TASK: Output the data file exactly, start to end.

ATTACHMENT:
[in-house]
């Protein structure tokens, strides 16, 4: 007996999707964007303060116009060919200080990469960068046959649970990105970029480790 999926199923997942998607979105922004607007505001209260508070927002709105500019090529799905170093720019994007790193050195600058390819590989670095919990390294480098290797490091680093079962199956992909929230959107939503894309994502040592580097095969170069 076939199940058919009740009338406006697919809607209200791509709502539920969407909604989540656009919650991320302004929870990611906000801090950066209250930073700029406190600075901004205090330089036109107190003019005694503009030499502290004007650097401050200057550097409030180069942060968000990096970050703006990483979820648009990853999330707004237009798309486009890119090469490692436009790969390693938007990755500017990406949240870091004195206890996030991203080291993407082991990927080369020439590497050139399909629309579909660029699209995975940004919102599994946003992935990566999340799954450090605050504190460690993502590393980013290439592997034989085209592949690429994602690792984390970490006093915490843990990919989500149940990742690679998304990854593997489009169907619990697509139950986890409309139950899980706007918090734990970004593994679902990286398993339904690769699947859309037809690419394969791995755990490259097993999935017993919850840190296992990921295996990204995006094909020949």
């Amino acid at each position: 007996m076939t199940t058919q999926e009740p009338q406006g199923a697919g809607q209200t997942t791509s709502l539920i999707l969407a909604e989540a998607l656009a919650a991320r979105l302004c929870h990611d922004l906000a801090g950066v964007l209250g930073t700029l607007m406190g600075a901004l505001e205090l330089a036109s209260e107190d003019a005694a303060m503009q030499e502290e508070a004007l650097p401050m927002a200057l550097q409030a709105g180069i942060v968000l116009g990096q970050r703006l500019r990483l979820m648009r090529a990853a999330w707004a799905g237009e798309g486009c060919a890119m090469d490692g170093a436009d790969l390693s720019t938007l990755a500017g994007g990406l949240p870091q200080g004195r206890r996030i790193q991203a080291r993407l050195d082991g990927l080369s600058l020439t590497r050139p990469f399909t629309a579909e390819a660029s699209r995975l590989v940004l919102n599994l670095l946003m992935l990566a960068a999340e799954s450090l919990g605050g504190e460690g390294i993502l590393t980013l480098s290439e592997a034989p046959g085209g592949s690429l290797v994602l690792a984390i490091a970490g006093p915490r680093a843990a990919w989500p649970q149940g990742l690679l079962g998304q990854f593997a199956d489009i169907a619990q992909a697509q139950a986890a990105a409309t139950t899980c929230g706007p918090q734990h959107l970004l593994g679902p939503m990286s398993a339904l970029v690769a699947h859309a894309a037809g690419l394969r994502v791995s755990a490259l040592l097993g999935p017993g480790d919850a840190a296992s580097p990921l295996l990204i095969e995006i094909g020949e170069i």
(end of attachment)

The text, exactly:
[in-house]
């Protein structure tokens, strides 16, 4: 007996999707964007303060116009060919200080990469960068046959649970990105970029480790 999926199923997942998607979105922004607007505001209260508070927002709105500019090529799905170093720019994007790193050195600058390819590989670095919990390294480098290797490091680093079962199956992909929230959107939503894309994502040592580097095969170069 076939199940058919009740009338406006697919809607209200791509709502539920969407909604989540656009919650991320302004929870990611906000801090950066209250930073700029406190600075901004205090330089036109107190003019005694503009030499502290004007650097401050200057550097409030180069942060968000990096970050703006990483979820648009990853999330707004237009798309486009890119090469490692436009790969390693938007990755500017990406949240870091004195206890996030991203080291993407082991990927080369020439590497050139399909629309579909660029699209995975940004919102599994946003992935990566999340799954450090605050504190460690993502590393980013290439592997034989085209592949690429994602690792984390970490006093915490843990990919989500149940990742690679998304990854593997489009169907619990697509139950986890409309139950899980706007918090734990970004593994679902990286398993339904690769699947859309037809690419394969791995755990490259097993999935017993919850840190296992990921295996990204995006094909020949």
């Amino acid at each position: 007996m076939t199940t058919q999926e009740p009338q406006g199923a697919g809607q209200t997942t791509s709502l539920i999707l969407a909604e989540a998607l656009a919650a991320r979105l302004c929870h990611d922004l906000a801090g950066v964007l209250g930073t700029l607007m406190g600075a901004l505001e205090l330089a036109s209260e107190d003019a005694a303060m503009q030499e502290e508070a004007l650097p401050m927002a200057l550097q409030a709105g180069i942060v968000l116009g990096q970050r703006l500019r990483l979820m648009r090529a990853a999330w707004a799905g237009e798309g486009c060919a890119m090469d490692g170093a436009d790969l390693s720019t938007l990755a500017g994007g990406l949240p870091q200080g004195r206890r996030i790193q991203a080291r993407l050195d082991g990927l080369s600058l020439t590497r050139p990469f399909t629309a579909e390819a660029s699209r995975l590989v940004l919102n599994l670095l946003m992935l990566a960068a999340e799954s450090l919990g605050g504190e460690g390294i993502l590393t980013l480098s290439e592997a034989p046959g085209g592949s690429l290797v994602l690792a984390i490091a970490g006093p915490r680093a843990a990919w989500p649970q149940g990742l690679l079962g998304q990854f593997a199956d489009i169907a619990q992909a697509q139950a986890a990105a409309t139950t899980c929230g706007p918090q734990h959107l970004l593994g679902p939503m990286s398993a339904l970029v690769a699947h859309a894309a037809g690419l394969r994502v791995s755990a490259l040592l097993g999935p017993g480790d919850a840190a296992s580097p990921l295996l990204i095969e995006i094909g020949e170069i």